High N fertilization reduced percent infection by Glomus spp. ( Glomus fasciculatus (Thaxter Gerd. & Trappe and G. mossae (Nich. and Gerd.) & Trappe) endomycorrhizae on inoculated Podocarpus macrophyllus Thunb., Pittosporum tobira Thunb., and Rhododendron simsii Planch. plants. Inoculation with Glomus spp. benefited growth of the 3 woody plant species even at high levels of fertilization (1250 N, 1250 K and 230 Mg kg/ha·yr ⁻¹ ) although leaf nutrients levels showed little difference from noninoculated plants.
Article
Arbuscular mycorrhizae are the plant symbiosis the most widely spread on the planet. These fungi, grouped in the phylum Glomeromycota, are distributed over all terrestrial ecosystems and found associated with the majority of land plants. To the well-known positive impacts of arbuscular mycorrhizae on plant yields should be added several other benefits such as a better survival rate of colonized plants, the maintenance of plant biodiversity, the improvement of soil microflora, and the reduction in harmful effects of both biotic and abiotic environmental stresses. Given such a panoply of benefits to plants and their environment, one could believe that mycorrhizae represent a panacea for solving problems related to plant production and plant protection. In fact, the "plant - mycorrhizae - pathogen - environment" complex constitutes a standard condition to be maintained or to be recovered in order to ensure the sustainability of the environment. The potential of mycorrhizae as a biocontrol agent globally covers five known mechanisms of interaction. Three of them concern the direct effect of symbiosis on plants. They are: 1) plant growth stimulation through an increased nutritive contribution and, consequently, better plant health; 2) the morphological transformation of the root system; and 3) the induction or suppression of defense mechanisms, and this mainly at the enzymatic level. Another mechanism concerns the pathogen: 4) through a direct competition with mycorrhizal fungi linked with nutrient availability and infection sites. Finally, mycorrhizae indirectly influence the soil structure and quality through: 5) the modification of the soil microflora and an increase in organic matter.
A rapid automated method for total protein nitrogen has been developed, using the Technicon AutoAnalyzer with block digestor. Ammonia is determined by the automated ammoniasalicylate reaction at a rate of 40 samples/hr. A number of variations in digestion parameters have been evaluated. Hydrogen peroxide was used as a digestion accelerator. A salt-acid ratio of 1:1 and a block temperature of 425°C were chosen. The catalysts evaluated included HgO, CuS04, Se02, and Ti02/CuS04. Maximum nitrogen recovery in the shortest time (30 mill) was achieved with HgO as the catalyst. The results from multiple analyses of 10 experimental samples of different refractoriness with the block digestor method, using HgO or CuS04 as a catalyst, compared well with the results by the official AOAC Kjeldahl method. The accuracy, precision, economy, and saving of space offered by the Missouri-Technicon block digestor method make this an attractive alternative to classical Kjeldahl analysis for large numbers of total protein determinations in samples of different refractoriness. The AutoAnalyzer cartridge manifold is simple and reproducible in its performance, and a large dilution of the sample is made on dialysis which eliminates the matrix effects from the sample digests. At least 250 samples can be analyzed in 9 hr with 1 instrumentation setup.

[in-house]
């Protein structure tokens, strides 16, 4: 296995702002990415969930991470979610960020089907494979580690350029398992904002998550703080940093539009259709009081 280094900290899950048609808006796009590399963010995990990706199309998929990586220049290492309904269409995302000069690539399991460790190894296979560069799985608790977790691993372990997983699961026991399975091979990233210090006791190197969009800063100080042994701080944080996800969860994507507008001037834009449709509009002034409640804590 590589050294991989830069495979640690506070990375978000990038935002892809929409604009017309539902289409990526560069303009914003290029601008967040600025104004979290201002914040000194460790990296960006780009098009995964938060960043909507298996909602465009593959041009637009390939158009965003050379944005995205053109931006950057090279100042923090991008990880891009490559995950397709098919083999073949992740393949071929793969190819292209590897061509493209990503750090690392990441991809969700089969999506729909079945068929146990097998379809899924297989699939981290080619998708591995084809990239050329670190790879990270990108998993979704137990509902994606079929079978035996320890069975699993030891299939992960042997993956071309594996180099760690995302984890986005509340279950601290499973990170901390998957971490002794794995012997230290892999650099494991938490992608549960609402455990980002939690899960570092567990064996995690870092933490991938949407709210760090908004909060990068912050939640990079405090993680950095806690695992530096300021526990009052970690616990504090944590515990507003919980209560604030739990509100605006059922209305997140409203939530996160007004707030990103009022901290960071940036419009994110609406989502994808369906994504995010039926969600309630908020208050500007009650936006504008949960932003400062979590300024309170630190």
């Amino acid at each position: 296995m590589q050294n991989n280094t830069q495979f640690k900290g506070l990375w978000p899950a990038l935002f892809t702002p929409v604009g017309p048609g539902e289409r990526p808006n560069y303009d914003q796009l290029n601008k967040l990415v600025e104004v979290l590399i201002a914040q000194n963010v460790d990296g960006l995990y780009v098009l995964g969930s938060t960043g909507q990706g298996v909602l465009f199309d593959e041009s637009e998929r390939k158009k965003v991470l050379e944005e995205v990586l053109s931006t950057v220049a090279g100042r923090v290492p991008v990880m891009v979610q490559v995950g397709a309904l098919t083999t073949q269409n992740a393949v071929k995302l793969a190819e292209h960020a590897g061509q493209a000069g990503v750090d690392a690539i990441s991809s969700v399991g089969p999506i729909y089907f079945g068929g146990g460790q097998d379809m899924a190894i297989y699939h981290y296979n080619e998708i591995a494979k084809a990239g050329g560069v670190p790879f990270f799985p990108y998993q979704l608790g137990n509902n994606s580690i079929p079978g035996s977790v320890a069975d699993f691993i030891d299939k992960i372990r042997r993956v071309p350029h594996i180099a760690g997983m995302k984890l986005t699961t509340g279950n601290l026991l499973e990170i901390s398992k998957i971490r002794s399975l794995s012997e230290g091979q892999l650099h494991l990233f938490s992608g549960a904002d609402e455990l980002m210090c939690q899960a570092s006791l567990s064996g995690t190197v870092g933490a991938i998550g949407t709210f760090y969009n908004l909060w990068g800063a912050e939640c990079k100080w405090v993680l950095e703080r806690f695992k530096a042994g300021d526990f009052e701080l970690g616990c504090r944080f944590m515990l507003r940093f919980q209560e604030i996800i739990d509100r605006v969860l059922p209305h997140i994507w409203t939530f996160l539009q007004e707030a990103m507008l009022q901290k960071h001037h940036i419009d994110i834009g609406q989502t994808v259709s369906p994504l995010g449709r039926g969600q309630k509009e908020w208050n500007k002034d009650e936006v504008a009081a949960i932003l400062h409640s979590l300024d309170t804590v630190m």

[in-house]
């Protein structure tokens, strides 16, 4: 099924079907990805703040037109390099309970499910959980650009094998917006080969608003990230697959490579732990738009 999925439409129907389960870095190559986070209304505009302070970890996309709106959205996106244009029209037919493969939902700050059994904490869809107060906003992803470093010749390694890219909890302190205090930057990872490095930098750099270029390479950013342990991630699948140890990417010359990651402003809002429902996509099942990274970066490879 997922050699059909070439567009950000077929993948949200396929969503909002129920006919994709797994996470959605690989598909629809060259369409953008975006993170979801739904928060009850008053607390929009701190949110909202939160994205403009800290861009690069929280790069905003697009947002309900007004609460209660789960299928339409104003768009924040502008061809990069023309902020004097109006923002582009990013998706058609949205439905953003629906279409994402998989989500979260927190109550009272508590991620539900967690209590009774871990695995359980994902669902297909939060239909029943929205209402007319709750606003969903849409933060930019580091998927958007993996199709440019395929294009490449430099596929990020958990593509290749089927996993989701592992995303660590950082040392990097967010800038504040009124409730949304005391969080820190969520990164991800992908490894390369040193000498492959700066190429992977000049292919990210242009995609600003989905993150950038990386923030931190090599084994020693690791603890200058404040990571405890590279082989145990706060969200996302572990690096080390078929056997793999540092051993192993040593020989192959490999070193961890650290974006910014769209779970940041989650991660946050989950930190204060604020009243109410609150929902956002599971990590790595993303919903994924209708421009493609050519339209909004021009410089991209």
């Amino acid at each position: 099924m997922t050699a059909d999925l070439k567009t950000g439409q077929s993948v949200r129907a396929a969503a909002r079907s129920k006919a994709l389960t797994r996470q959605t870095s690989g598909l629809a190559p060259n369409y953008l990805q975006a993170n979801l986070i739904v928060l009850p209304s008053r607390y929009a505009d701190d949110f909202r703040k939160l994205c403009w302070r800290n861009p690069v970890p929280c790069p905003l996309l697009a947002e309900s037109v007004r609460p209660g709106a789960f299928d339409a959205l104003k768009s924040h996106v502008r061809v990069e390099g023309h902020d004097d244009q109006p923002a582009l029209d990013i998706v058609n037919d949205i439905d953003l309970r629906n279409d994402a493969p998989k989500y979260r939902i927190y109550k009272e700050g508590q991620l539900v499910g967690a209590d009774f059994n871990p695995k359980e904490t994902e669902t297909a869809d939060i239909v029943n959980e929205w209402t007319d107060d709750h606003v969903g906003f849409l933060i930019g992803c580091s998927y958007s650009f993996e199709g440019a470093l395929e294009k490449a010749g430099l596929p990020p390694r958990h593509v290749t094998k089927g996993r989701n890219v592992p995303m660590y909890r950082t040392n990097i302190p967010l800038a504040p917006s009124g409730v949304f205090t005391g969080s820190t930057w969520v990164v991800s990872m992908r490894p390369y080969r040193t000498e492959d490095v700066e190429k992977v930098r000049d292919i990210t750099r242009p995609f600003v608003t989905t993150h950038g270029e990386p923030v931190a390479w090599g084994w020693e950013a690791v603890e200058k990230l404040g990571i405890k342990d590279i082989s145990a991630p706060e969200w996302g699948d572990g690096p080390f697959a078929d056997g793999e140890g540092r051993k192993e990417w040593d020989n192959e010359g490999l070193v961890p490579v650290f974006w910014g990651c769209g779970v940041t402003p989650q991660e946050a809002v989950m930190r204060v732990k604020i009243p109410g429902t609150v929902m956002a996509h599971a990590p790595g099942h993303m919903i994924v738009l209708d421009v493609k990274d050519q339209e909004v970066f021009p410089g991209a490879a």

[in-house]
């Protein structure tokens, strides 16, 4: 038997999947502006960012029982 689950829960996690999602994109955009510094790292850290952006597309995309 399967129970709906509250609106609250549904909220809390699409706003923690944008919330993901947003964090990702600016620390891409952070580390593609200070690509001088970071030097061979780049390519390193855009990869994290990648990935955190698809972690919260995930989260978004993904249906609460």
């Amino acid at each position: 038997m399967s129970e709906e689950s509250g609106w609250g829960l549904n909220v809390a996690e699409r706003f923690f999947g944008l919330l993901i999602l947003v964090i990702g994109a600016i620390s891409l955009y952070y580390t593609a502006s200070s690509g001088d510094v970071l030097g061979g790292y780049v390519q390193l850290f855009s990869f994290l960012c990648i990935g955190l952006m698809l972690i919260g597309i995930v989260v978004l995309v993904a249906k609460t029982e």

Article
Three vegetable crops, namely coriander (Coriandum sativum), fenugreek (Trigonella foenumgraecum), and carrot (Daucus carota), were inoculated with vesicular-arbuscular mycorrhiza (VAM) fungi and grown in nutrient-deficient sandy-loam soils amended with organic matter. Under field conditions, shoot and root dry weights and total uptake of P and N were significantly increased in all the inoculated plants. The crops differed in the extent to which they were colonized by VAM fungi, the colonization being 76% in coriander, 63% in carrot, and 60% in fenugreek. Infection propagules were produced in greater numbers on coriander and fenugreek. The extent of increase in green yield following VAM inoculation was greater in plots amended with leaf compost in equal proportions (1:1) than in those amended with a higher proportion (2:1). The high levels of VAM colonization and large number of infectious propagules demonstrated the potential of these crops as substrates for inoculum production. The increased yields indicate the possibilities of using VAM to increase yield.
Article
Arbuscular mycorrhizal (AM) fungi colonize the roots of the majority of crop plants, forming a symbiosis that potentially enhances nutrient uptake, pest resistance, water relations, and soil aggregation. Inoculation with effective isolates of AM fungi is one way of ensuring the potential benefits of the symbiosis for plant production. Although inocula are available commercially, on-farm production of AM fungus inoculum would save farmers the associated processing and shipping costs. In addition, farmers could produce locally adapted isolates and generate a taxonomically diverse inoculum. On-farm inoculum production methods entail increasing inoculated isolates or indigenous AM fungi in fumigated or unfumigated field soil, respectively, or transplanting pre-colonized host plants into compost-based substrates. Subsequent delivery of the inoculum with seed to the planting hole in the field presents technological barriers that make these methods more viable in labor-intensive small farms. However, a readily available method for utilization of these inocula is mixing them into potting media for growth of vegetable seedlings for transplant to the field. Direct application of these inocula to the field and transplant of seedlings precolonized by these inocula have resulted in enhanced crop growth and yield.